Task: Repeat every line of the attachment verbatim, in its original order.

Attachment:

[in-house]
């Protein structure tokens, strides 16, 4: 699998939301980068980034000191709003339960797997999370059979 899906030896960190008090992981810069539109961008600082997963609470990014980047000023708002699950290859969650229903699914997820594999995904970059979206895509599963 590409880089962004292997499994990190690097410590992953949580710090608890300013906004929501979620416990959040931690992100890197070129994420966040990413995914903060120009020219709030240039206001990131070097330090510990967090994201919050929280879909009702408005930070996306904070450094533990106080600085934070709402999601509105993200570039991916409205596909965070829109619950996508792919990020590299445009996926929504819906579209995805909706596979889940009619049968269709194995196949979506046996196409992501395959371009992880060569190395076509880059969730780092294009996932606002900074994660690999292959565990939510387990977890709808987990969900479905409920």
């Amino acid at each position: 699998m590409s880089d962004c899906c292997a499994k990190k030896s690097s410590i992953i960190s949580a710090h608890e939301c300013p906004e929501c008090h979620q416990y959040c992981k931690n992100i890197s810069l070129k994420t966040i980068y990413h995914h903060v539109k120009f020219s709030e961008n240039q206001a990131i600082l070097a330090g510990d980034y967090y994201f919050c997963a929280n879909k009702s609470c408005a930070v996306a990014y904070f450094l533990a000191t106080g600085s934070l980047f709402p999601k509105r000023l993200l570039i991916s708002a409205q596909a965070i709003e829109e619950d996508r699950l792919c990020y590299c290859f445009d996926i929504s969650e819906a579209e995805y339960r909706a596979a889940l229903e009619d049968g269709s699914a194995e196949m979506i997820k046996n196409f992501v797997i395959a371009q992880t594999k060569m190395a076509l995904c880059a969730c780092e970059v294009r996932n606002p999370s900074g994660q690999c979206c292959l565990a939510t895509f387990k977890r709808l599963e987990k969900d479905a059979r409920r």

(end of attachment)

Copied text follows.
[in-house]
């Protein structure tokens, strides 16, 4: 699998939301980068980034000191709003339960797997999370059979 899906030896960190008090992981810069539109961008600082997963609470990014980047000023708002699950290859969650229903699914997820594999995904970059979206895509599963 590409880089962004292997499994990190690097410590992953949580710090608890300013906004929501979620416990959040931690992100890197070129994420966040990413995914903060120009020219709030240039206001990131070097330090510990967090994201919050929280879909009702408005930070996306904070450094533990106080600085934070709402999601509105993200570039991916409205596909965070829109619950996508792919990020590299445009996926929504819906579209995805909706596979889940009619049968269709194995196949979506046996196409992501395959371009992880060569190395076509880059969730780092294009996932606002900074994660690999292959565990939510387990977890709808987990969900479905409920």
């Amino acid at each position: 699998m590409s880089d962004c899906c292997a499994k990190k030896s690097s410590i992953i960190s949580a710090h608890e939301c300013p906004e929501c008090h979620q416990y959040c992981k931690n992100i890197s810069l070129k994420t966040i980068y990413h995914h903060v539109k120009f020219s709030e961008n240039q206001a990131i600082l070097a330090g510990d980034y967090y994201f919050c997963a929280n879909k009702s609470c408005a930070v996306a990014y904070f450094l533990a000191t106080g600085s934070l980047f709402p999601k509105r000023l993200l570039i991916s708002a409205q596909a965070i709003e829109e619950d996508r699950l792919c990020y590299c290859f445009d996926i929504s969650e819906a579209e995805y339960r909706a596979a889940l229903e009619d049968g269709s699914a194995e196949m979506i997820k046996n196409f992501v797997i395959a371009q992880t594999k060569m190395a076509l995904c880059a969730c780092e970059v294009r996932n606002p999370s900074g994660q690999c979206c292959l565990a939510t895509f387990k977890r709808l599963e987990k969900d479905a059979r409920r």